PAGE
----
The introduction of new corneal transplant techniques dramatically changed the function of the eye bank.
“In the 2000s, we began only transplanting the back part of the cornea—not the entire thickness of it. This led to eye banks being responsible for pre-cutting corneas for that type of transplantation.”
“Before this, eye bank staff would never lay even a pair of forceps on the donated cornea itself. The first time the cornea was touched was by the surgeon.”
The eye bank’s role in preparing eye tissue for surgery has now progressed even further to ‘pre-loading the tissue onto the surgical instrument itself. This saves the surgeon around 30 minutes.
Demand for transplants has increased significantly over the past 20 years. In fact, the most common type of transplantation is a corneal transplantation. The Lions Eye Donation Service does more corneal transplants in Victoria than all other organ transplants in the state combined.
The eye bank now has more than 300 donors per year—a tripling of the number of donors in the 90s. When needed, the service also provides corneas for interstate and international use.
“Demand will continue to grow, and we’ll need to grow with it,” says Dr Pollock.
“When we look ahead 10 years, eye banks may well be providing cell therapies and other new treatments for vision loss.”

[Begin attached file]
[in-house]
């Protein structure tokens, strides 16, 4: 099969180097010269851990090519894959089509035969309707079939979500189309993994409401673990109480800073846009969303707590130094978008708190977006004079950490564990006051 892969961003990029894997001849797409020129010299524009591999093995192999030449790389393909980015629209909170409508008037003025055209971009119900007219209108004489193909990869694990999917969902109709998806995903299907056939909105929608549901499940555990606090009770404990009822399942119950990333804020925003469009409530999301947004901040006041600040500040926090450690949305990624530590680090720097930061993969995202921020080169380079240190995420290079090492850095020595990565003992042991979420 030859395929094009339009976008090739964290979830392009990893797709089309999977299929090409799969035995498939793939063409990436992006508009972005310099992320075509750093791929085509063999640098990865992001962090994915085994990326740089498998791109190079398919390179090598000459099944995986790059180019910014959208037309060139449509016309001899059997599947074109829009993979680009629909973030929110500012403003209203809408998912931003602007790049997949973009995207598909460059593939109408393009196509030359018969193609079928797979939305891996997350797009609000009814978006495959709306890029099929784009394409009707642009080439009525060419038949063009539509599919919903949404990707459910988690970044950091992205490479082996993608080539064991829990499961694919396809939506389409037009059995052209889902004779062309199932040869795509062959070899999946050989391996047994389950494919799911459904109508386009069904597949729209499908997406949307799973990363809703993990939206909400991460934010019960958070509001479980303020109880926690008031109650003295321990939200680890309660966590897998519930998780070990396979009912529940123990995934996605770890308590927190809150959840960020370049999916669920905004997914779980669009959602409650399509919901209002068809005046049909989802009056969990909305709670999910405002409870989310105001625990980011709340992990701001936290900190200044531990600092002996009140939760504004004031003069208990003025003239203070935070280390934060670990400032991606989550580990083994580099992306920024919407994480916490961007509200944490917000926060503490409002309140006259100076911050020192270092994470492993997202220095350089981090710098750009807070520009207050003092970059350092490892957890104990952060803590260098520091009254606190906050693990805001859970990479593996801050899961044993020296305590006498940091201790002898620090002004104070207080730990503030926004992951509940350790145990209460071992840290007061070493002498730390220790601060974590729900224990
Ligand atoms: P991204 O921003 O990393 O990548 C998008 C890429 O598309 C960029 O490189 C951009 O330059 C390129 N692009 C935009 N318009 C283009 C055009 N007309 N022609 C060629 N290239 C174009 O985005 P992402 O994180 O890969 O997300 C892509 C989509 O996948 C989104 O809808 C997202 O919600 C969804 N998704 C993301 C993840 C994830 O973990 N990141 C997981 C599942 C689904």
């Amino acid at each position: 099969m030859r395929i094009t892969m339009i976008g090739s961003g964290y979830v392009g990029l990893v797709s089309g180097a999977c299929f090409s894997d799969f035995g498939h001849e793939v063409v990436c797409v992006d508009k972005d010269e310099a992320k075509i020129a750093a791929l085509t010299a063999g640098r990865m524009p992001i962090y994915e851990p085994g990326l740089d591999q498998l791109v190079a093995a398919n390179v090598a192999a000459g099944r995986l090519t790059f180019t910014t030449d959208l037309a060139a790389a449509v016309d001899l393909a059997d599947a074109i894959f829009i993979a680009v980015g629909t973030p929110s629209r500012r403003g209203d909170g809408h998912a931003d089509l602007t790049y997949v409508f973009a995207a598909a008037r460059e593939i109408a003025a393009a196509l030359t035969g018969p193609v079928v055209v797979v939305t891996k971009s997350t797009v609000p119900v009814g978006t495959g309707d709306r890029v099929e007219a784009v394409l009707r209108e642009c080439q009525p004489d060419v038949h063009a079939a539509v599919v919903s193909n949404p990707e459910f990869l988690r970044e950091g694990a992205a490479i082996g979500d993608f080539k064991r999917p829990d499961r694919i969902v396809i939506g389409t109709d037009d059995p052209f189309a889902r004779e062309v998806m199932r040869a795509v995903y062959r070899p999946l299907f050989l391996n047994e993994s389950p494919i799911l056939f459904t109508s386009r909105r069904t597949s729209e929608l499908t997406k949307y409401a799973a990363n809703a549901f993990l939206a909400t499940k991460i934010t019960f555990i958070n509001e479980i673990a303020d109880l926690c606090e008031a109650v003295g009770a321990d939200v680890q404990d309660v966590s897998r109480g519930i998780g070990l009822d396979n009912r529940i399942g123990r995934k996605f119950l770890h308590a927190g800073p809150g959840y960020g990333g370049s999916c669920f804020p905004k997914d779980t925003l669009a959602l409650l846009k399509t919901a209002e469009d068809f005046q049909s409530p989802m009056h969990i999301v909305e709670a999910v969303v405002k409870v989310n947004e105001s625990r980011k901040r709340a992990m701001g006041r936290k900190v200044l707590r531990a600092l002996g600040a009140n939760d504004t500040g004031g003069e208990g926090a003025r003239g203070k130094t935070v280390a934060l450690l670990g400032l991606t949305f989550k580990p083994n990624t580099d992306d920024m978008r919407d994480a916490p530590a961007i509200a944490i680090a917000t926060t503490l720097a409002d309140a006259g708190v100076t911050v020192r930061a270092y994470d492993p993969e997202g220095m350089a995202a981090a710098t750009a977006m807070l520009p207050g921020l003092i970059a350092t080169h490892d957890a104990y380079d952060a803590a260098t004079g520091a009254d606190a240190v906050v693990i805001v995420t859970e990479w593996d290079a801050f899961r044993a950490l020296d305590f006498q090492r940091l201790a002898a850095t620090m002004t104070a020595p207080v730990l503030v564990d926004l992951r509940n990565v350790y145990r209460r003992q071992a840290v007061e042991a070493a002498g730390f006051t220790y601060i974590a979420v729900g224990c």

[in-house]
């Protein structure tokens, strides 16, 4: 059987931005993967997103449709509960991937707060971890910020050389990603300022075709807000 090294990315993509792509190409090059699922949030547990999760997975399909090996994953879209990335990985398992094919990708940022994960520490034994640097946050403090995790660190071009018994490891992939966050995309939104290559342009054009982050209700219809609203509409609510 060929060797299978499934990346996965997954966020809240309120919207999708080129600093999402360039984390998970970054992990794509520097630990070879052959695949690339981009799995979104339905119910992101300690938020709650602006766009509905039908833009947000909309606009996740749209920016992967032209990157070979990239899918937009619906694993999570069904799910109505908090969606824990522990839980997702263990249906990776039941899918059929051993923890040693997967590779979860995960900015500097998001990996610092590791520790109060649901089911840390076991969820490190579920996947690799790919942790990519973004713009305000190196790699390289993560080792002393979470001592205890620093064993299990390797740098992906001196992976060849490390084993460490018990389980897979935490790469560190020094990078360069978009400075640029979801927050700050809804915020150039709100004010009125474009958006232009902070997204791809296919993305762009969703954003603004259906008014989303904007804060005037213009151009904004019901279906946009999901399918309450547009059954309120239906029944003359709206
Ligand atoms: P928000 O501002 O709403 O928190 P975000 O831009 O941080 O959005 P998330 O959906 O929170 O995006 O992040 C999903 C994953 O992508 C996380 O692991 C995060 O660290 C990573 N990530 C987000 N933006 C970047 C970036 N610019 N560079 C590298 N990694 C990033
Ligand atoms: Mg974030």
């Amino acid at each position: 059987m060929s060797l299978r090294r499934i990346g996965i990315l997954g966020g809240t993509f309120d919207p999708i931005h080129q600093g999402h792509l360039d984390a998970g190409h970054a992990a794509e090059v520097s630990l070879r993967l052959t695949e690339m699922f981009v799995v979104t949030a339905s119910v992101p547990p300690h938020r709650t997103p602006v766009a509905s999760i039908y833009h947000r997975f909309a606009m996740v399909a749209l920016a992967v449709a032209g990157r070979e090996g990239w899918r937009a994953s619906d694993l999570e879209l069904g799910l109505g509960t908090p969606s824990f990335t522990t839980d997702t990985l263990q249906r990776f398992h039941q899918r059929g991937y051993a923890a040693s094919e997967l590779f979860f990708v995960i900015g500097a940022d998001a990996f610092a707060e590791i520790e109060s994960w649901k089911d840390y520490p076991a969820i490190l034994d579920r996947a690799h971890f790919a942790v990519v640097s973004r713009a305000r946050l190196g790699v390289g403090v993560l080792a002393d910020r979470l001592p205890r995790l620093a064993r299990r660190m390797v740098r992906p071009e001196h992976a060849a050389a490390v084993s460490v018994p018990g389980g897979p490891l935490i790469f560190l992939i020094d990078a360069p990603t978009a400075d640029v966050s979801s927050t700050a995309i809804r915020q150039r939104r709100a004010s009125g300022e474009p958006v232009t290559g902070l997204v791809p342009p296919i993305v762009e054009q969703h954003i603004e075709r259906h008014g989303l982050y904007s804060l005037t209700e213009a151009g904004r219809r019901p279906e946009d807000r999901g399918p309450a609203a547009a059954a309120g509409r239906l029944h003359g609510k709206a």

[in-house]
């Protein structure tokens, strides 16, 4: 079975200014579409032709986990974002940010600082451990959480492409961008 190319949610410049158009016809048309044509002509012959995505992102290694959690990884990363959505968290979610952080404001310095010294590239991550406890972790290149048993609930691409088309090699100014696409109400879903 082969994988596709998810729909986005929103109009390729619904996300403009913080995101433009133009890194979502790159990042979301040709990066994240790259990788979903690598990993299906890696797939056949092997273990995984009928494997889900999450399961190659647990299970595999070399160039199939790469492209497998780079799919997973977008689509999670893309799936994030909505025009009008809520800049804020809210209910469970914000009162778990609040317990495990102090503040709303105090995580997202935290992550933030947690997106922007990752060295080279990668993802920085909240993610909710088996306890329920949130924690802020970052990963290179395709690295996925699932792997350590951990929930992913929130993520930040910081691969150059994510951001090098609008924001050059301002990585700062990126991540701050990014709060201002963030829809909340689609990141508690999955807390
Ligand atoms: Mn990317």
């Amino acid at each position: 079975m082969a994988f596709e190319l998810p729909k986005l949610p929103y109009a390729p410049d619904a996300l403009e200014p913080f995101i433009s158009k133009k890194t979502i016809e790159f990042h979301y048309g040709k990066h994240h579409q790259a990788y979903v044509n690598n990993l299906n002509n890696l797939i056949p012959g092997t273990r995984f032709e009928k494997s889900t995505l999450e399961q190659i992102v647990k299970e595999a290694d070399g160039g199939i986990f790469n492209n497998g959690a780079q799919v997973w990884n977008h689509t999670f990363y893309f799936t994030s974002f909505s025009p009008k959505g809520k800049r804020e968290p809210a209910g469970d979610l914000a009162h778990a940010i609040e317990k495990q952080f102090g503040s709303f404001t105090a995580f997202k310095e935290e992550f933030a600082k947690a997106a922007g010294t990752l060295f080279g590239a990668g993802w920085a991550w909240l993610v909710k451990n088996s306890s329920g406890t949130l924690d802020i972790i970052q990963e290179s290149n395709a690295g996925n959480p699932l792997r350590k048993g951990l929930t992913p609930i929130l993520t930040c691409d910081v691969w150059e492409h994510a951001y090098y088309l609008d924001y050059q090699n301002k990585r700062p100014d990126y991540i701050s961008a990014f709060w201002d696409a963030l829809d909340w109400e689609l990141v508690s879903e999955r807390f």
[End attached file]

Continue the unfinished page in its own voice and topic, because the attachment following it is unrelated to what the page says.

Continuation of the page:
Supporting the international eye banking community
The work of the Lions Eye Donation Service extends far beyond the Victorian healthcare system.
The service helped establish the Global Alliance of Eye Bank Associations and works closely with eye bankers worldwide to progress the industry.
Project Officer Heather Machin has played a pivotal role in developing global standards in eye tissue donation over the past seven years.
“I led the development of the Barcelona Principles, which involved working with 102 representatives from 83 nations. Launched in 2018, the world-first bioethical framework supports how eye banks recover and donate tissue and how surgeons and researchers request and use donations.”
She’s now working with the World Health Organization to develop a global action framework for transplant tissue.
“We’re changing how we communicate as organisations, as nations and as international groups to start putting access to human tissue on the agenda,” she says.
Since its inception, the Lions Eye Donation Service has supported over 60 registrars from across the world to become corneal surgeons.
“They do their fellowship at the Eye and Ear Hospital and spend time at the eye bank learning. They then go back to their home country to improve eye care by training other surgeons,” says Heather.
Knowledge and skills sharing also happens at a national level.
“We send our staff overseas to learn how to do different techniques. And then they come back and teach other eye banks around Australia,” says Dr Pollock.
“The cooperation between Australian eye banks over the years has been wonderful.”
The continuing legacy of the Lions Club
None of this would have been possible without the philanthropy of the Lions Club, Dr Pollock says.
“Even after all these years, the Lions Club are still contributing to the eye bank through capital equipment and funding research and development. We can’t thank them enough for all their support in getting us to where we are today.”